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CanadaKC
12-12-2005, 09:08 PM
What the hell is wrong with American automakers? A consumer report magazine gave 31 vehicles a favorable to good/very good rating. Of those...29 were Japanese...only 2 were American. 30-thousand layoffs
at GM...followed by the same amount a week later at Ford. What is it aboput the market your automakers don't get?

Mr. Kotter
12-12-2005, 09:11 PM
What the hell is wrong with American automakers? A consumer report magazine gave 31 vehicles a favorable to good/very good rating. Of those...29 were Japanese...only 2 were American. 30-thousand layoffs
at GM...followed by the same amount a week later at Ford. What is it aboput the market your automakers don't get?

Japanese cars, you get more bang for the buck.

It's really that simple. And that's due to higher-than-is-prudent pay and benefits for union members who don't even need a HS dipoloma.

Pitt Gorilla
12-12-2005, 09:13 PM
IMO, they've been stupid and proud, which is a bad combination. They didn't invest in the hybrid market because Americans were buying their big SUVs and would continue to do so. They knew what Americans wanted and they knew they were right. Only, they weren't.

recxjake
12-12-2005, 09:17 PM
What the hell is wrong with American automakers? A consumer report magazine gave 31 vehicles a favorable to good/very good rating. Of those...29 were Japanese...only 2 were American. 30-thousand layoffs
at GM...followed by the same amount a week later at Ford. What is it aboput the market your automakers don't get?

You have no clue what your talking about....... first off Consumer Reports is very biased to the foreign automakers... always has been this way

Secondly.... Foreign automakers don't have to deal with retirees yet or any of Unions......... GM and Ford are a hundred years old... they have hundreds of thousands of retirees to take care of

The currency exchange between the US and the Japense Yen is rediculous.... Not only is Toyota making $$ each time they sell a car but when they exchange the $$ to the Yen they make even more

Union workers have just now changed how much they pay for healthcare... its costing GM 5 billion dollars this year.... Toyota and other companies... barely anything

GM has been awarded numerous awards for quality lately from companies that matter like JD Power.....

The Unions have a "Job Bank" when they get layed off they still get payed 95% ofstheir pay! It's rediculous....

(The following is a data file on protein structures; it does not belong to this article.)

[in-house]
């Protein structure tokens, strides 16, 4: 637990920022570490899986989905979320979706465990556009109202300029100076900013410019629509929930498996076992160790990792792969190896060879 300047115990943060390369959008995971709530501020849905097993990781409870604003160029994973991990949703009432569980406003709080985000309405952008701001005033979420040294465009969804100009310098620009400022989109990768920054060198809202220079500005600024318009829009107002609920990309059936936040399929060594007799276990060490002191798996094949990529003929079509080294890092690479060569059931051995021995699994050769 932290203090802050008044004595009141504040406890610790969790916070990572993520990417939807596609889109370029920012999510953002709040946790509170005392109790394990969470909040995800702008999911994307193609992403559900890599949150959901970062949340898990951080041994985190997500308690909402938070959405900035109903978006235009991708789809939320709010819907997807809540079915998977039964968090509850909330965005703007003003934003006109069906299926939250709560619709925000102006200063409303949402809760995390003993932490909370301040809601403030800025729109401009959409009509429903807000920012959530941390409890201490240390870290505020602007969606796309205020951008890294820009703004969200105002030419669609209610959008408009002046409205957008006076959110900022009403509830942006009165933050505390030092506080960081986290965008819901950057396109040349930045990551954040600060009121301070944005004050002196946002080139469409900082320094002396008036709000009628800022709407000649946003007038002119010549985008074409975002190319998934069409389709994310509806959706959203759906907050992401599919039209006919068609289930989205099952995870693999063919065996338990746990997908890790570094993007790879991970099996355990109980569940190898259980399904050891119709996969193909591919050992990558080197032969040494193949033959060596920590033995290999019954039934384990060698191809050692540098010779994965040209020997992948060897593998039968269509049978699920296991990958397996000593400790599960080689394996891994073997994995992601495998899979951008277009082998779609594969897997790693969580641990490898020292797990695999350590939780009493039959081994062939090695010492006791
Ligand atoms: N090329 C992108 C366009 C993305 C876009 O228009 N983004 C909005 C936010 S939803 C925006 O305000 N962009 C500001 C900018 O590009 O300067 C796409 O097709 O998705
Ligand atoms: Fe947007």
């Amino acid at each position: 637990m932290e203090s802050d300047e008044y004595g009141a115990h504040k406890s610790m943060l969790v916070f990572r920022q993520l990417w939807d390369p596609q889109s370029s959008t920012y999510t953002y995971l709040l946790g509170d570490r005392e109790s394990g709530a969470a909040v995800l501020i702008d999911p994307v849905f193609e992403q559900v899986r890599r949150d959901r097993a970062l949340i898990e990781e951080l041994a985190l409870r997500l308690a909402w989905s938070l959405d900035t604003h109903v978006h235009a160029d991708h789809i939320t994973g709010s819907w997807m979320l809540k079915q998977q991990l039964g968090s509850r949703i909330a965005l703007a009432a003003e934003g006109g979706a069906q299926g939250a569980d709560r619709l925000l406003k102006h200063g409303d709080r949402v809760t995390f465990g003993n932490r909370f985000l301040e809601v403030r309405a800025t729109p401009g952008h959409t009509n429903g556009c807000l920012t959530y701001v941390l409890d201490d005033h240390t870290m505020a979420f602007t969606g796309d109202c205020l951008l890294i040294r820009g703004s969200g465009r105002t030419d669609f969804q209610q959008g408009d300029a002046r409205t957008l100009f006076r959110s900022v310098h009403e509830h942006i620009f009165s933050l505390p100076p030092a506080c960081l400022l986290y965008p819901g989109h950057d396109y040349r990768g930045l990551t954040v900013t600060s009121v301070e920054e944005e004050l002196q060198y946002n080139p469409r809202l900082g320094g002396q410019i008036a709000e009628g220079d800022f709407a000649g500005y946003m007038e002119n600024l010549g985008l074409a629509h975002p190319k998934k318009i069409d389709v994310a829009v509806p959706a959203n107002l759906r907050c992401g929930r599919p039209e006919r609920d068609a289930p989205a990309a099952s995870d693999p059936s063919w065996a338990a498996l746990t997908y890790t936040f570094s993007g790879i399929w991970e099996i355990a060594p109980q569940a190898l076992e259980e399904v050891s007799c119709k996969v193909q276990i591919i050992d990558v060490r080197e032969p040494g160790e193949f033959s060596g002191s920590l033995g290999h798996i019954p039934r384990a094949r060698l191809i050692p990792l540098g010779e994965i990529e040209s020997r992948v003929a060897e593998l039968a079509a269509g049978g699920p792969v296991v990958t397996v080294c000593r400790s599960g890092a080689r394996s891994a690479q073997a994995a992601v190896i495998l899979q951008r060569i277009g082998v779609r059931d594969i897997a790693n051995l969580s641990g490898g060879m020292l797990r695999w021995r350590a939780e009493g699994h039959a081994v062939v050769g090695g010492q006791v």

Delphi is putting the Union in its place by offering them 10 bucks an hour... this is what they deserve... soon GM and Ford will too when the current contrats expire next year

GM will make it because they are taking care of healthcare costs... are coming out with some awesome new products and are getting rid of people who arent needed

Mr. Kotter
12-12-2005, 09:20 PM
You have no clue what your talking about....... first off Consumer Reports is very biased to the foreign automakers... always has been this way

Secondly.... Foreign automakers don't have to deal with retirees yet or any of Unions......... GM and Ford are a hundred years old... they have hundreds of thousands of retirees to take care of

The currency exchange between the US and the Japense Yen is rediculous.... Not only is Toyota making $$ each time they sell a car but when they exchange the $$ to the Yen they make even more

Union workers have just now changed how much they pay for healthcare... its costing GM 5 billion dollars this year.... Toyota and other companies... barely anything

GM has been awarded numerous awards for quality lately from companies that matter like JD Power.....

The Unions have a "Job Bank" when they get layed off they still get payed 95% ofstheir pay! It's rediculous....

Delphi is putting the Union in its place by offering them 10 bucks an hour... this is what they deserve... soon GM and Ford will too when the current contrats expire next year

GM will make it because they are taking care of healthcare costs... are coming out with some awesome new products and are getting rid of people who arent needed

Union man, I see. ;)

recxjake
12-12-2005, 09:20 PM
IMO, they've been stupid and proud, which is a bad combination. They didn't invest in the hybrid market because Americans were buying their big SUVs and would continue to do so. They knew what Americans wanted and they knew they were right. Only, they weren't.

Compeltely wrong.... people who buy Hybrids are STUPID..... they cost 4 or 5 thousand more then the non hybrid same type of car.....

It takes 5 to 6 years to make up that... Hybrids are somthing that will last for a few years just to make a good image.....